Stop making excuses and start flossing!

Updated August 19, 2016

Do you floss regularly? How many times a day do you floss? Flossing is the activity of taking a piece of dental string and placing it between your individual teeth to remove any leftover particles of food or plaque that have become trapped between your teeth, within your gums, and behind your molars. Flossing is a critical portion of your oral health. It should be done on a daily basis to keep your teeth in good condition.

For complete oral health, you have to floss regularly. Brushing alone will not remove the stubborn plaque and leftover food that lingers between teeth and under the gum line.

We all know how important it is to floss and we're reminded by our dentist every time we visit. So why is it that such a large majority of people continually neglect this vital part of oral health? Brushing twice a day is as natural a habit as eating breakfast or falling asleep, but flossing never seems to form part of a daily routine for many people.

Unfortunately, people gravitate to activities that give them instant gratification. While brushing gives you smooth, clean teeth, flossing, unless you have a popcorn hull or piece of meat stuck in your teeth, do not give any immediate results. People already have time constraints in their daily lives, the last thing they want to do is add an activity that they don’t think is helping. But flossing is helping even if you do not see instant results.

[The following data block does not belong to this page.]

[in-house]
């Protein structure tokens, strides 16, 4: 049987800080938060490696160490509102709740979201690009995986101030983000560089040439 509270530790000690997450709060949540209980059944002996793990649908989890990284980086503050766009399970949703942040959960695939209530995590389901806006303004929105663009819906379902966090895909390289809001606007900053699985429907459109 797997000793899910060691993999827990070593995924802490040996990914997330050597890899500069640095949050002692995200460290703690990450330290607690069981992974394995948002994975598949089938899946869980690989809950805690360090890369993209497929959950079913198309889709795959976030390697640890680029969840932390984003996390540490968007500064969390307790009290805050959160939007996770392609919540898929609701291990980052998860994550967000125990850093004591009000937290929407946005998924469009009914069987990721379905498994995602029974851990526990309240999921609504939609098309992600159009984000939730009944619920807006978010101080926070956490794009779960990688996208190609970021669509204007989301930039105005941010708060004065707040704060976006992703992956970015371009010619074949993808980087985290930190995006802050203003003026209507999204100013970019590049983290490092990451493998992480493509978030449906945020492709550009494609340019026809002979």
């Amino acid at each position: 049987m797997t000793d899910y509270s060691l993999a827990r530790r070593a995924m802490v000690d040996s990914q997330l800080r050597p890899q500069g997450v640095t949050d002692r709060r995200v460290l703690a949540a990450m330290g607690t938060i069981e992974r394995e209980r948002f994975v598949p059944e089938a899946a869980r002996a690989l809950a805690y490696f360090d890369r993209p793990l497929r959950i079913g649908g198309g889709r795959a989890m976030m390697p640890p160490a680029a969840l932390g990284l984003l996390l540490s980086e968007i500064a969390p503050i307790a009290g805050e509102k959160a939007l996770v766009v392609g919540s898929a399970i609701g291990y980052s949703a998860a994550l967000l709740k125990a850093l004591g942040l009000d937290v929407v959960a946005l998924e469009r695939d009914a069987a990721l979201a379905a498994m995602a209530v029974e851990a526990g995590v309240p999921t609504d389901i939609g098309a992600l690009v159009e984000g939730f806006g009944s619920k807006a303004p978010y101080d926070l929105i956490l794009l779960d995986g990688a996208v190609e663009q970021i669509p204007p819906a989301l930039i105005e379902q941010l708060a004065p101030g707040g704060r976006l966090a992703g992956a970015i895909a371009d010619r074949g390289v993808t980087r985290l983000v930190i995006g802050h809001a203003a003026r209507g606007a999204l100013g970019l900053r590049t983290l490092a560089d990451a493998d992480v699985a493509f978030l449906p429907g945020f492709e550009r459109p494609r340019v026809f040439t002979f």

Why is Flossing so Important?

While a toothbrush can clean the tops and outer faces of teeth, it can't penetrate through the tight gaps between teeth and isn't effective at the gum/tooth interface. This allows an opportunity for food to stick to these areas that are never or rarely cleaned leading to the development of tartar. Mouthwash plays its role in killing bacteria that leads to plaque formation, but it still doesn't provide the same interdental clean as flossing.